If political parties want to seriously grow they have to take a firm stand against this and have a thorough investigation done by independent sources who are not the electoral commission. They have to also get serious about setting funding targets.

    You have heard of other countries producing a separate ethics body that monitors political parties with neutral and respectable members of society. So they separate the electioneering body and the monitoring body. Anyway, those are some solutions.

    When the strategists develop a plan for the team, one group goes out to sell that plan so that they can get funding. I recall when strategists developed plans to sell T-shirts and now Premier league merchandising is making clubs so much money so that they can pay their players more and scout for the best talent worldwide.

    Political parties need to start operating like corporate bodies but when that happens you need an ethics body to control the lobbists. You see, every advancement brings its own problems. Forget political propaganda. It is only useful for an election year. You must walk the talk.

    So back to the coach. Have you noticed how Alex Ferguson has managed to get the best out of all his players even putting on Katebe those who feel so hot? For a political party to be successful, the leader has to be focused and clear on who does what. That will prevent intrigue, this tribalism nonsense of ring fencing specific positions for specific tribes, etc.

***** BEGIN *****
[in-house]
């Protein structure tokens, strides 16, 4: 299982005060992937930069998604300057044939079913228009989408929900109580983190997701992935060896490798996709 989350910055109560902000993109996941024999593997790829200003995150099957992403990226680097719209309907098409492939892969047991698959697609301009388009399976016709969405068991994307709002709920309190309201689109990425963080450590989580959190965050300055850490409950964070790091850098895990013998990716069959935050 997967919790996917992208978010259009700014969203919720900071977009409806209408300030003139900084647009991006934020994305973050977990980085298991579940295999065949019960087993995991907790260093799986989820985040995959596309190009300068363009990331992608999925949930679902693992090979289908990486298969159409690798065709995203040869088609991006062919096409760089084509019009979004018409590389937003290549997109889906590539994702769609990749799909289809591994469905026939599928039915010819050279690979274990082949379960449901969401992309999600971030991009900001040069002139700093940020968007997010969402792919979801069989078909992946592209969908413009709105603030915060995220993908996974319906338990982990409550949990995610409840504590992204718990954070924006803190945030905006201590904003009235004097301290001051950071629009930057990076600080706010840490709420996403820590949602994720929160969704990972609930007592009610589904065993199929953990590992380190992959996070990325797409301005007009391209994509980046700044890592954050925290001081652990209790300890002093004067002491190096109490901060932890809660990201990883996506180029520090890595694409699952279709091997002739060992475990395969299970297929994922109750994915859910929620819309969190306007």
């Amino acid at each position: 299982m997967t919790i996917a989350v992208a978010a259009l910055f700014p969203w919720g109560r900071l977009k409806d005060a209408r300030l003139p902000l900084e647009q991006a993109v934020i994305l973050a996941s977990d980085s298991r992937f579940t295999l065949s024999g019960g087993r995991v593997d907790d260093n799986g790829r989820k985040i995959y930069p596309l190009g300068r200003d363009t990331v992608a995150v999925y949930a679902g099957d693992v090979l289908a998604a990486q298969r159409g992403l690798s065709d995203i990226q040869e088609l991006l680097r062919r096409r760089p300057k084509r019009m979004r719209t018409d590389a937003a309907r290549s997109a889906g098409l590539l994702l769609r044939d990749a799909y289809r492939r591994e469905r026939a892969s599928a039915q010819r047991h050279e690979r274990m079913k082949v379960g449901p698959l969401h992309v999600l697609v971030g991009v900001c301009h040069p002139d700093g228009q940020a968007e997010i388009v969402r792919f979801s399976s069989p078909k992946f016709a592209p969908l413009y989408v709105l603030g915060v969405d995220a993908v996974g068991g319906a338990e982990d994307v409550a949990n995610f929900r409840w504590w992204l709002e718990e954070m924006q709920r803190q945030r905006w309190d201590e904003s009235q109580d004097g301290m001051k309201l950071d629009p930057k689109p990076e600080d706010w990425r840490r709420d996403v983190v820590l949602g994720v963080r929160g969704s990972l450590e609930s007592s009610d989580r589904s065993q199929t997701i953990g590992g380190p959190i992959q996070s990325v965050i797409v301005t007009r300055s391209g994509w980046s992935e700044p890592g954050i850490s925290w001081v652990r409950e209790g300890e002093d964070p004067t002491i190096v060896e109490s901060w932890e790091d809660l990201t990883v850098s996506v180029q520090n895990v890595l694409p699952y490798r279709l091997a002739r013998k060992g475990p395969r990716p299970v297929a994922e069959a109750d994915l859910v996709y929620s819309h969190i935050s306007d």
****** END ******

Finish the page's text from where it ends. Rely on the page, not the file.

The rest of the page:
All members of the team will know their place and the coach will tell them why they are where they are. What happens if say a midfielder starts to think he is striker, or defender? The team will fall apart.

    In 2006, I must confess, all political parties didn’t follow this principle, you saw MPs as soon as they swore in not wanting to listen to Kiiza Besigye, NRM also ignoring party structures, etc. In 2011, if the stories in the media are to be believed, then Kizza Besigye and Musumba selecting their candidate for leader of opposition, it means they are beginning to see their weaknesses and are beginning to think in group collective. Very good trend for political party growth and shows all is not lost.

    See, Liverpool fell from the top because they had a bad coach and other better coaches had come along who were able to pull less popular teams together, hence the emergence of Chelsea and Manchester United. Political parties need to give their parties time to get the best coaches and best everything. A good coach with bad players is a losing team. Good players with a bad coach is a losing team. If we focus on the game, one day you shall see the ones with vested interests sacking the coaches when they fail to bring in the money.

    In short, if we look at the football pitch right now, you say it is skewed. Let me agree with you for arguments sake. So if it is skewed, what are you going to do about it? Drew has chosen the option of just being a fan of football (Uganda) and he reserves his right to stand in the rows and shout when his team is messing up or if he is neutral, he just shouts how they are all messing up. Of course where he is sitting, the neighbor might be from the other side, so they shout it in a civilized manner so that they don’t punch each other. You might want to think of penalties for players who use bad language on the pitch like Wayne Rooney.

    At the end of the game, the fans go and have a pint together; they are after all football (Uganda) fans. So, shouting on the side does not mean someone is disgruntled. It just means they are sitting at an elevated point and can see the game from a better view than you who is on the pitch and tell me, don’t all football teams depend on their fans?